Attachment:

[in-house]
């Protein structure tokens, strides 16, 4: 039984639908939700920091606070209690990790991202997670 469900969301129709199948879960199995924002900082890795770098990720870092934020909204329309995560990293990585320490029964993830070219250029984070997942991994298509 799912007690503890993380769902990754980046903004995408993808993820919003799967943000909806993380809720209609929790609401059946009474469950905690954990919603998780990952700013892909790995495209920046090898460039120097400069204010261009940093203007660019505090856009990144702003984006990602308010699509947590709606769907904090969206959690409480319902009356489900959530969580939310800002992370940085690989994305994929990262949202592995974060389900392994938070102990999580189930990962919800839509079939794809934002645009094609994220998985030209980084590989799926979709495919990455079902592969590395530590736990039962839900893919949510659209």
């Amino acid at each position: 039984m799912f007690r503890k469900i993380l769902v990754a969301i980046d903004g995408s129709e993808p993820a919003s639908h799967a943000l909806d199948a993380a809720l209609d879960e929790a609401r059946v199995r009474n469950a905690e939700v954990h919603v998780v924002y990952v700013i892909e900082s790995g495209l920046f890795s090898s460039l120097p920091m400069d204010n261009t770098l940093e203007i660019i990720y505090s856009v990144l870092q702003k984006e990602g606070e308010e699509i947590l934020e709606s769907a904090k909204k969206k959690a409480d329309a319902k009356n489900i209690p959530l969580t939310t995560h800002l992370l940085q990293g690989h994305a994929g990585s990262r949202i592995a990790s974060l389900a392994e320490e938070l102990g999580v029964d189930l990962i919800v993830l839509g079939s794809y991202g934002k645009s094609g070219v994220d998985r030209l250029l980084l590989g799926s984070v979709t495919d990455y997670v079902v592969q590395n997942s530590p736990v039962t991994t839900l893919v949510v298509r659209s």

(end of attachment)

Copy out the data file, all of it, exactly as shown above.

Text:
[in-house]
């Protein structure tokens, strides 16, 4: 039984639908939700920091606070209690990790991202997670 469900969301129709199948879960199995924002900082890795770098990720870092934020909204329309995560990293990585320490029964993830070219250029984070997942991994298509 799912007690503890993380769902990754980046903004995408993808993820919003799967943000909806993380809720209609929790609401059946009474469950905690954990919603998780990952700013892909790995495209920046090898460039120097400069204010261009940093203007660019505090856009990144702003984006990602308010699509947590709606769907904090969206959690409480319902009356489900959530969580939310800002992370940085690989994305994929990262949202592995974060389900392994938070102990999580189930990962919800839509079939794809934002645009094609994220998985030209980084590989799926979709495919990455079902592969590395530590736990039962839900893919949510659209």
């Amino acid at each position: 039984m799912f007690r503890k469900i993380l769902v990754a969301i980046d903004g995408s129709e993808p993820a919003s639908h799967a943000l909806d199948a993380a809720l209609d879960e929790a609401r059946v199995r009474n469950a905690e939700v954990h919603v998780v924002y990952v700013i892909e900082s790995g495209l920046f890795s090898s460039l120097p920091m400069d204010n261009t770098l940093e203007i660019i990720y505090s856009v990144l870092q702003k984006e990602g606070e308010e699509i947590l934020e709606s769907a904090k909204k969206k959690a409480d329309a319902k009356n489900i209690p959530l969580t939310t995560h800002l992370l940085q990293g690989h994305a994929g990585s990262r949202i592995a990790s974060l389900a392994e320490e938070l102990g999580v029964d189930l990962i919800v993830l839509g079939s794809y991202g934002k645009s094609g070219v994220d998985r030209l250029l980084l590989g799926s984070v979709t495919d990455y997670v079902v592969q590395n997942s530590p736990v039962t991994t839900l893919v949510v298509r659209s």